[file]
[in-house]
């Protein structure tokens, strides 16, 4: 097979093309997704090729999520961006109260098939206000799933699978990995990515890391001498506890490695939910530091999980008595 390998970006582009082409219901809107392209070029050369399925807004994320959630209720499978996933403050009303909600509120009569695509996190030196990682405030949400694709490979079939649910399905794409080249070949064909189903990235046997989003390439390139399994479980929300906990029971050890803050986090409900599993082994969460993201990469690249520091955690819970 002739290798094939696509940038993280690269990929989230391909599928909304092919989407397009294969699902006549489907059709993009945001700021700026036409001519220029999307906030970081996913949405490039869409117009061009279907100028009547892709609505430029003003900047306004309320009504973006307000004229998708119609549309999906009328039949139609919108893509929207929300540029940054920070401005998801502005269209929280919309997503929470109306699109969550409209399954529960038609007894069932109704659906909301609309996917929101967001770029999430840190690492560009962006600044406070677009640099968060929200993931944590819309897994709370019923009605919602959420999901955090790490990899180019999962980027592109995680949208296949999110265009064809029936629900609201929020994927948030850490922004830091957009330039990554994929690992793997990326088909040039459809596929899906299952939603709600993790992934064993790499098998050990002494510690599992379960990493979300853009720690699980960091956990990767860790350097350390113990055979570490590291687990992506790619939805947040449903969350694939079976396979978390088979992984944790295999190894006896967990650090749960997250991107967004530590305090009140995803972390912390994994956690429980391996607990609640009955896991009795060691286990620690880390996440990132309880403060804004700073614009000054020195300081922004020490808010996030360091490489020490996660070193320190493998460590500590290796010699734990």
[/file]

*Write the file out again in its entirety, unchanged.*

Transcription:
[in-house]
């Protein structure tokens, strides 16, 4: 097979093309997704090729999520961006109260098939206000799933699978990995990515890391001498506890490695939910530091999980008595 390998970006582009082409219901809107392209070029050369399925807004994320959630209720499978996933403050009303909600509120009569695509996190030196990682405030949400694709490979079939649910399905794409080249070949064909189903990235046997989003390439390139399994479980929300906990029971050890803050986090409900599993082994969460993201990469690249520091955690819970 002739290798094939696509940038993280690269990929989230391909599928909304092919989407397009294969699902006549489907059709993009945001700021700026036409001519220029999307906030970081996913949405490039869409117009061009279907100028009547892709609505430029003003900047306004309320009504973006307000004229998708119609549309999906009328039949139609919108893509929207929300540029940054920070401005998801502005269209929280919309997503929470109306699109969550409209399954529960038609007894069932109704659906909301609309996917929101967001770029999430840190690492560009962006600044406070677009640099968060929200993931944590819309897994709370019923009605919602959420999901955090790490990899180019999962980027592109995680949208296949999110265009064809029936629900609201929020994927948030850490922004830091957009330039990554994929690992793997990326088909040039459809596929899906299952939603709600993790992934064993790499098998050990002494510690599992379960990493979300853009720690699980960091956990990767860790350097350390113990055979570490590291687990992506790619939805947040449903969350694939079976396979978390088979992984944790295999190894006896967990650090749960997250991107967004530590305090009140995803972390912390994994956690429980391996607990609640009955896991009795060691286990620690880390996440990132309880403060804004700073614009000054020195300081922004020490808010996030360091490489020490996660070193320190493998460590500590290796010699734990």